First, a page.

Key political risks to watch in Zimbabwe
Harare - President Robert Mugabe's party has stepped up a drive to force all foreign-owned companies to sell majority stakes to black Zimbabweans, a policy threatening the southern African state's fragile economic recovery.
Mugabe's rival, Prime Minister Morgan Tsvangirai, says the demand by Zanu-PF is motivated by upcoming elections and is scaring away investors at a time when Zimbabwe is emerging from a decade-long economic decline.
Empowerment Minister Saviour Kasukuwere has demanded foreign miners in Zimbabwe turn over various stakes - eventually building up to 51% - to locals or risk losing their claims and licences.
Political analysts say Mugabe, 88 and one of Africa's longest serving leaders, has picked up the black empowerment drive as his campaign weapon for the election he wants held this year, a year ahead of schedule.
Mining and local ownership
Kasukuwere, commonly known by the nickname "Tyson", is leading Zanu-PF's fight with mining firms over their proposals to transfer a 51% stake in their operations to locals.
The targeted firms include Zimplats, a unit of Impala Platinum, the world's second-largest platinum producer. World number one platinum miner Anglo American Platinum is also developing its Unki mine in Zimbabwe.
Foreign mining firms are being forced to fund development projects in rural communities. Analysts say they are likely to be squeezed more for cash to be funnelled to Zanu-PF's coffers for the polls.
Some analysts have branded it an "extortion scheme" but companies are co-operating with Zanu-PF, wary of its record after its seizure of white-owned farms in the past decade.
Many are waiting for a government more amenable to foreign investment before they ramp up production in the resource rich country with the world's second largest platinum reserves.
What to watch:
- Details of deals struck between government and miners.
- What the government will do to non-complying companies.
Mugabe's and Tsvangirai's parties are quarrelling over a new constitution, with Zanu-PF accusing the MDC of trying to sneak in a law giving unfettered voting rights to Zimbabweans living abroad, who Zanu-PF regard as largely MDC supporters.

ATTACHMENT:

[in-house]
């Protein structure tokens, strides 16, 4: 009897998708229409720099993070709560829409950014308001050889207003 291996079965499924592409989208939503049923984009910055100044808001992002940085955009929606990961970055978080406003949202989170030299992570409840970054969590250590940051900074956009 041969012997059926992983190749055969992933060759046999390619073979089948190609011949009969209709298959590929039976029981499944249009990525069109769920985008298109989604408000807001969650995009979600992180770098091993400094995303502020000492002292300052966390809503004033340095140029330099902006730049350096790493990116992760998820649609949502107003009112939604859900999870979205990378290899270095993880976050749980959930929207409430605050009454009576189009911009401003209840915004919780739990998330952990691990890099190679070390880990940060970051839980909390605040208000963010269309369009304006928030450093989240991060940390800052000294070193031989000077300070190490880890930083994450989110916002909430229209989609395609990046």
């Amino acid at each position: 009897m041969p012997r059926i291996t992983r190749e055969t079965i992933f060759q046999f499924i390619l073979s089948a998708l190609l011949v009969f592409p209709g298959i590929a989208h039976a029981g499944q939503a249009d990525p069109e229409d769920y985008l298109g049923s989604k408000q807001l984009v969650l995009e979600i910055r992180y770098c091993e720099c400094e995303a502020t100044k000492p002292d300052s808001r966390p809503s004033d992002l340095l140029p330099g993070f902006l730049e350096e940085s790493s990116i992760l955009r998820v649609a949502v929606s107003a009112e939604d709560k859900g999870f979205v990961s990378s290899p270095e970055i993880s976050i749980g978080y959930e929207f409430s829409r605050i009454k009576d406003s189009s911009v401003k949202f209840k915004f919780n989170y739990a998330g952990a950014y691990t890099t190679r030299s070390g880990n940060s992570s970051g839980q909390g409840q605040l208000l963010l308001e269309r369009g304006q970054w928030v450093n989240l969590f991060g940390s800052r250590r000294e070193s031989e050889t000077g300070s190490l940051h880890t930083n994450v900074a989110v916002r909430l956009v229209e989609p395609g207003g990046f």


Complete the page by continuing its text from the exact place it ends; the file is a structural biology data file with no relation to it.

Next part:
The final charter is likely to be a compromise between Zanu-PF and MDC, who both lack the two-thirds majority in parliament needed to pass the new supreme law on their own.
Many Zimbabweans want the charter to strengthen the role of parliament, curtail presidential powers and guarantee civil, political and media liberties.
Mugabe and Tsvangirai were forced into a coalition after a disputed election in 2008. It was held amid a deep economic crisis where the population struggled with inflation of over 500 billion percent, food and power shortages and a cholera outbreak that claimed over 4,000 lives.
Their power-sharing deal calls for a new constitution to be put in place ahead of the election.
What to watch:
- Zanu-PF reaction to prolonged delays in charter's crafting.
Despite his advanced age and reports of failing health, Mugabe says he is fit to contest another election.
Some of his close officials say Mugabe has quietly worked on a succession plan, but party members fear Zanu-PF could implode in a battle over who takes over power if he dies in office.
The death of retired general Solomon Mujuru in a fire last August has also changed the party dynamics. Local media reports say Mujuru, husband of Vice President Joice Mujuru, was pressing Mugabe to step down and his Zanu-PF faction had courted the MDC.
Some Zanu-PF members see Mugabe as a liability who should hand over power to a younger leader but they are unsure whether any successor can defeat Tsvangirai in a free election.
Mugabe, who turned 88 on February 21, was endorsed by his party as candidate for the next presidential poll.
Pressure for him to retire has been growing especially since reports, based on a 2008 U.S. diplomatic cable released by WikiLeaks, said Mugabe was suffering from prostate cancer.
What to watch:
- Mugabe trying to heal party rifts or anoint a successor.
- How Mujuru's camp regroups.
Mugabe has been accused by the West, rights groups and his opponents of using police and former troops in campaigns of murder, rape and intimidation to fix elections.
He and Zanu-PF leaders are under international sanctions for suspected human rights violations and vote rigging.
The test for whether efforts to stem the violence have been successful is likely to come closer to the election date, when Zanu-PF tends to mobilise its forces in the form of independence war veterans and youth brigades known as "green bombers".
What to watch:
- Investors shelving or slowing down plans due fears of instability.